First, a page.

Moscow’s shrewd combination of crude military and non-military methods is meant to subvert Ukraine as a socio-political community. The Kremlin’s premier instrument for achieving this aim is to keep the Donbas as an open bleeding wound that will eventually cause Ukraine to implode. A seemingly domestic Ukrainian collapse can then be used by the Kremlin to demonstrate to Russians the impotence of European integration and foolishness of post-Soviet democratization.

                  While this is a rational strategy in terms of short-term Russian regime stability, it is a hazardous enterprise. Western opinion shapers need to better communicate why and how Ukraine’s possible future collapse entails transnational risks. For instance, millions of Ukrainian refugees would flow into the EU. In a worst-case scenario, if Europe’s largest nuclear power plant in Zaporizhia were to malfunction (it’s less than 300 miles away from the war zone), this could have repercussions worse than Chernobyl.

                  Phase Two: Prioritization
                  A new understanding of the Donbas war should lead the EU to prioritize this conflict.

                  Sanctions on Russia are not trivial but they are wrongly apportioned. According to Moscow’s Skolkovo School of Management, EU sanctions “are capable of jeopardizing Russia’s production of gas and, particularly, oil in the future.” The West hopes that future income losses for the Russian state will lead the Kremlin to modify its policies toward Ukraine today. Yet Moscow’s logic may be different. If the Ukrainian state were to collapse as a result of Russia’s successful hybrid war, that would compensate for declining future energy exports.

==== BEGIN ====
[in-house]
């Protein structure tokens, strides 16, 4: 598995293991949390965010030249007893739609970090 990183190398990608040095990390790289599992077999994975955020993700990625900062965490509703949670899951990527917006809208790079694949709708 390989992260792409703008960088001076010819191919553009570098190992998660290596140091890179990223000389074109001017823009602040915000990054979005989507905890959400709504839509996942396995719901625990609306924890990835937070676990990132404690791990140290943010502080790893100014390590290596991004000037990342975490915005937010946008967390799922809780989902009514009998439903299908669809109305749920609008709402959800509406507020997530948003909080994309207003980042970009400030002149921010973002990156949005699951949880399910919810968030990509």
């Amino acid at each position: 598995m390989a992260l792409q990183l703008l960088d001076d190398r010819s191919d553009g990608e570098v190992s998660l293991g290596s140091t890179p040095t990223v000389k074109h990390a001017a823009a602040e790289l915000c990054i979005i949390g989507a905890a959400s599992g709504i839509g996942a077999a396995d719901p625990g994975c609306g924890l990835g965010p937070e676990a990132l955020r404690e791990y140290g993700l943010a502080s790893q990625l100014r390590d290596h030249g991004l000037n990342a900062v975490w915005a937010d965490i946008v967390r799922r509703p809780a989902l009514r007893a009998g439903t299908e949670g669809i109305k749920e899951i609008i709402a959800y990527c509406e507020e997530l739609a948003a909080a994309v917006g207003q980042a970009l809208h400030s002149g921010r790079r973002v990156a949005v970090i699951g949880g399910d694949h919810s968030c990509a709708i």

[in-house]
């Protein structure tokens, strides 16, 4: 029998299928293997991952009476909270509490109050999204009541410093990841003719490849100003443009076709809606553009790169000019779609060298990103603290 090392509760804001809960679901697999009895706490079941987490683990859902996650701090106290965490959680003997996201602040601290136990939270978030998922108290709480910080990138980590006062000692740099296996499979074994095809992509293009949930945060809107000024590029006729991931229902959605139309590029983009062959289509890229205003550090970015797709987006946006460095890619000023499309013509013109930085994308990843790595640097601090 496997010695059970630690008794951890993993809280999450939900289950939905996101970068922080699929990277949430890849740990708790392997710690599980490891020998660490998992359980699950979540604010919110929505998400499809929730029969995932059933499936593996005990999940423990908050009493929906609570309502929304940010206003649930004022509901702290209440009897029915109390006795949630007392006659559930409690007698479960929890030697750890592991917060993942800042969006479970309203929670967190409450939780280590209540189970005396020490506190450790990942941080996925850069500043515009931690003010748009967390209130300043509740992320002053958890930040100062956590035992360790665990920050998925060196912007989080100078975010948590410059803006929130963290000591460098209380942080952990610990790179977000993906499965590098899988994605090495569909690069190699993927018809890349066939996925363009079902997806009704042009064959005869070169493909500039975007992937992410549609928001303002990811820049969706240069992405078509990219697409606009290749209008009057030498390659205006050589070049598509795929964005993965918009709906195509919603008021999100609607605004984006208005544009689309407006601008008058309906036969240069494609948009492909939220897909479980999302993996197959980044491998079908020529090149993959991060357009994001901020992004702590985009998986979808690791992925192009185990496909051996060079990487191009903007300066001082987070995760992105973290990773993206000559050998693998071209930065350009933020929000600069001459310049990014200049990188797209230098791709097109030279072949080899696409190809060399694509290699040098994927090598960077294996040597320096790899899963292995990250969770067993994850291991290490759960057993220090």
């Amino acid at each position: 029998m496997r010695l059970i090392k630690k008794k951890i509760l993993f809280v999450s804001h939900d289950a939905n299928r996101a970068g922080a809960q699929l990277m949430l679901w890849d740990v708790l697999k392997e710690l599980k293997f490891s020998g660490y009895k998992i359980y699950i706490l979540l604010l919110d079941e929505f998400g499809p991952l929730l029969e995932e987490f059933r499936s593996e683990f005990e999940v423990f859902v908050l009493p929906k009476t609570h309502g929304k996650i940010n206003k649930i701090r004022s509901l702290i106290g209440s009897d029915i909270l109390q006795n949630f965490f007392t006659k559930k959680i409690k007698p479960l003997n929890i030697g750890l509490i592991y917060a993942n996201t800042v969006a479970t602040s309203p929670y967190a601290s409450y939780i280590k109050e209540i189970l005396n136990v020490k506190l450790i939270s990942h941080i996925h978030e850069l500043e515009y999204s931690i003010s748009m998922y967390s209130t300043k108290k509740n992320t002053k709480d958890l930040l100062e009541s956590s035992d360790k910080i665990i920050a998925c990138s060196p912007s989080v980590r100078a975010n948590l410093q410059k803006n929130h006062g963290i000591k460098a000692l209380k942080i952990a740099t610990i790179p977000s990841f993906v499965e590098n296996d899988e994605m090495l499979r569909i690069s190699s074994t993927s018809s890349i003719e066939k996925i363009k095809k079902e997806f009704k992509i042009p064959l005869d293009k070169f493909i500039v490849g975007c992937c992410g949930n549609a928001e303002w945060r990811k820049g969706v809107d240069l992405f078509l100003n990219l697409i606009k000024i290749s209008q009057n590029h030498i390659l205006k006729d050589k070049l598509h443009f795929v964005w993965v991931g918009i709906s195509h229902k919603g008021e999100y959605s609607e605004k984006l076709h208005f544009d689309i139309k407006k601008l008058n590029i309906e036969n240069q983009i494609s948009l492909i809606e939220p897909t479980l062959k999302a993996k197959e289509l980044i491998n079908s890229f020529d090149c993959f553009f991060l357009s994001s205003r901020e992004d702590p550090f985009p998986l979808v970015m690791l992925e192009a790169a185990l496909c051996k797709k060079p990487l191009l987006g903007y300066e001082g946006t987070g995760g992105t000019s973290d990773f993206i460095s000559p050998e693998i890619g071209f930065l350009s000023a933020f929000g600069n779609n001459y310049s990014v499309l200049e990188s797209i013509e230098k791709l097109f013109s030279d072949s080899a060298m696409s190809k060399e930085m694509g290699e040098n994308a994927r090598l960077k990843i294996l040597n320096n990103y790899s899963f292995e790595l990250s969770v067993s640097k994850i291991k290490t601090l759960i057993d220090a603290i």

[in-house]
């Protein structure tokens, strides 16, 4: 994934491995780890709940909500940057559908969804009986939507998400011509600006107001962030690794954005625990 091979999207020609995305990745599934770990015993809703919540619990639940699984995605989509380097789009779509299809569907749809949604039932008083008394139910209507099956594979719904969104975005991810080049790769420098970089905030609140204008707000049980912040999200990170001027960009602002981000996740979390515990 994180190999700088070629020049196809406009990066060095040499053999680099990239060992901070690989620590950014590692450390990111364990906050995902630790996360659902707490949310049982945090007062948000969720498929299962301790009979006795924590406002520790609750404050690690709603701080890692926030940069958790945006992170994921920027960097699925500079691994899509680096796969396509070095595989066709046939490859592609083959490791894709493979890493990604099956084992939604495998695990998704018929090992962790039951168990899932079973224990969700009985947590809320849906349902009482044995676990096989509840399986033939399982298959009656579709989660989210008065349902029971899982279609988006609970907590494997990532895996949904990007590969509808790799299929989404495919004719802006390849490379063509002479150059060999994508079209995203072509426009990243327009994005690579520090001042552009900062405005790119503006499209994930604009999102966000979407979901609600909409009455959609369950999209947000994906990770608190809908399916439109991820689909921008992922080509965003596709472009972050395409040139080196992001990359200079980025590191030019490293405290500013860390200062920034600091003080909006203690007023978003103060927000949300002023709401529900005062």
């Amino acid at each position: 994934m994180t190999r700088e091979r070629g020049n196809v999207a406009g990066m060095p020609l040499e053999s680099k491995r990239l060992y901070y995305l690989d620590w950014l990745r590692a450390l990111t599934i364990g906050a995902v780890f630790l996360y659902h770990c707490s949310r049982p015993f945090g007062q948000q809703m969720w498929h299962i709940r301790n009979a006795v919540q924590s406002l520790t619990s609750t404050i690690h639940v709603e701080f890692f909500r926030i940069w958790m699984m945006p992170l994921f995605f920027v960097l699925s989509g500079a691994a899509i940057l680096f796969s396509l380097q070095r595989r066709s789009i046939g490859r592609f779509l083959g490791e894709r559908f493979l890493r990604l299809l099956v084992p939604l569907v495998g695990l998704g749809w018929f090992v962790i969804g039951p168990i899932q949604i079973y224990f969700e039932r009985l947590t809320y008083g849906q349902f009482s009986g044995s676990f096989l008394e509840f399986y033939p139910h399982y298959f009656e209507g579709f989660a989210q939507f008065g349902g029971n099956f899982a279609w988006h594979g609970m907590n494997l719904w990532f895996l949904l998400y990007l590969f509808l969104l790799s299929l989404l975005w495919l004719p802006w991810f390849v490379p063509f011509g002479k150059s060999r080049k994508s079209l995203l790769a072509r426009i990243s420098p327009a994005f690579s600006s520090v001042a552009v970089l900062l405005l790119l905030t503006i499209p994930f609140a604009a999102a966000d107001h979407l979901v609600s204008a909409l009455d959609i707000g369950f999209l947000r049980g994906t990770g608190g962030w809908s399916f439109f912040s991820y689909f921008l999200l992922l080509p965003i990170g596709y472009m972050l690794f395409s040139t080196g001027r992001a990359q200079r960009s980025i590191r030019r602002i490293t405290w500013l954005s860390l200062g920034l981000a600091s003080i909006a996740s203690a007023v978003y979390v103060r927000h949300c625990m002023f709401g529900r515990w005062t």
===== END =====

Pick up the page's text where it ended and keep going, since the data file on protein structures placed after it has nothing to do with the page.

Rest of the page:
To counteract this scenario, the West should develop a tougher combination of carrots and sticks.

                  First, sanctions need to generate earlier effects. Russian access to Western financial markets should be further reduced, and the Nord Stream II pipeline should be frozen.

                  Second, the West needs to crackdown through individual sanctions (visa bans, assets seizure, accounts freezes, etc.) on the regime’s major stakeholders as well as their immediate family members to generate more dissatisfaction and infighting within Putin’s system.